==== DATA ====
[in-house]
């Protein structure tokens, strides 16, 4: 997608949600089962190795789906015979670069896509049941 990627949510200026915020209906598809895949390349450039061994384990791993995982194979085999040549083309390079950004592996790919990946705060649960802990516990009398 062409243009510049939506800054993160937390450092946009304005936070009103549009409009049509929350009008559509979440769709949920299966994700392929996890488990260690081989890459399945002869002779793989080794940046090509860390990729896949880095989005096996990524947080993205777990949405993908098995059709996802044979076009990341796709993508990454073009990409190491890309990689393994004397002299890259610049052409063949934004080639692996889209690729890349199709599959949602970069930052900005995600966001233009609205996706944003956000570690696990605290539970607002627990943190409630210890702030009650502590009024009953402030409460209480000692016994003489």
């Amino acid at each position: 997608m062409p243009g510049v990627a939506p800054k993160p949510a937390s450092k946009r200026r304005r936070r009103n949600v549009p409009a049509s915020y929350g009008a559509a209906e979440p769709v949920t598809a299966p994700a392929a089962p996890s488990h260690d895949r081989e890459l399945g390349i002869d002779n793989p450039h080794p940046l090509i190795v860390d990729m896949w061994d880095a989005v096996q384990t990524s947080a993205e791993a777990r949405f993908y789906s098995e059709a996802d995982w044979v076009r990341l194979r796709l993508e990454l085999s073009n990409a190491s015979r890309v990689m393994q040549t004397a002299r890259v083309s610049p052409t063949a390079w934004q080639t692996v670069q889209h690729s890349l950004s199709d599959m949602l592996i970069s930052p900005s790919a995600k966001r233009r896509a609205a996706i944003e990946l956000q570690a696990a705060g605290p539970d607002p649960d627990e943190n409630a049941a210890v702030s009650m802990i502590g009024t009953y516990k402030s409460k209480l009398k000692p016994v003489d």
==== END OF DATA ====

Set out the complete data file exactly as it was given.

[in-house]
């Protein structure tokens, strides 16, 4: 997608949600089962190795789906015979670069896509049941 990627949510200026915020209906598809895949390349450039061994384990791993995982194979085999040549083309390079950004592996790919990946705060649960802990516990009398 062409243009510049939506800054993160937390450092946009304005936070009103549009409009049509929350009008559509979440769709949920299966994700392929996890488990260690081989890459399945002869002779793989080794940046090509860390990729896949880095989005096996990524947080993205777990949405993908098995059709996802044979076009990341796709993508990454073009990409190491890309990689393994004397002299890259610049052409063949934004080639692996889209690729890349199709599959949602970069930052900005995600966001233009609205996706944003956000570690696990605290539970607002627990943190409630210890702030009650502590009024009953402030409460209480000692016994003489």
């Amino acid at each position: 997608m062409p243009g510049v990627a939506p800054k993160p949510a937390s450092k946009r200026r304005r936070r009103n949600v549009p409009a049509s915020y929350g009008a559509a209906e979440p769709v949920t598809a299966p994700a392929a089962p996890s488990h260690d895949r081989e890459l399945g390349i002869d002779n793989p450039h080794p940046l090509i190795v860390d990729m896949w061994d880095a989005v096996q384990t990524s947080a993205e791993a777990r949405f993908y789906s098995e059709a996802d995982w044979v076009r990341l194979r796709l993508e990454l085999s073009n990409a190491s015979r890309v990689m393994q040549t004397a002299r890259v083309s610049p052409t063949a390079w934004q080639t692996v670069q889209h690729s890349l950004s199709d599959m949602l592996i970069s930052p900005s790919a995600k966001r233009r896509a609205a996706i944003e990946l956000q570690a696990a705060g605290p539970d607002p649960d627990e943190n409630a049941a210890v702030s009650m802990i502590g009024t009953y516990k402030s409460k209480l009398k000692p016994v003489d």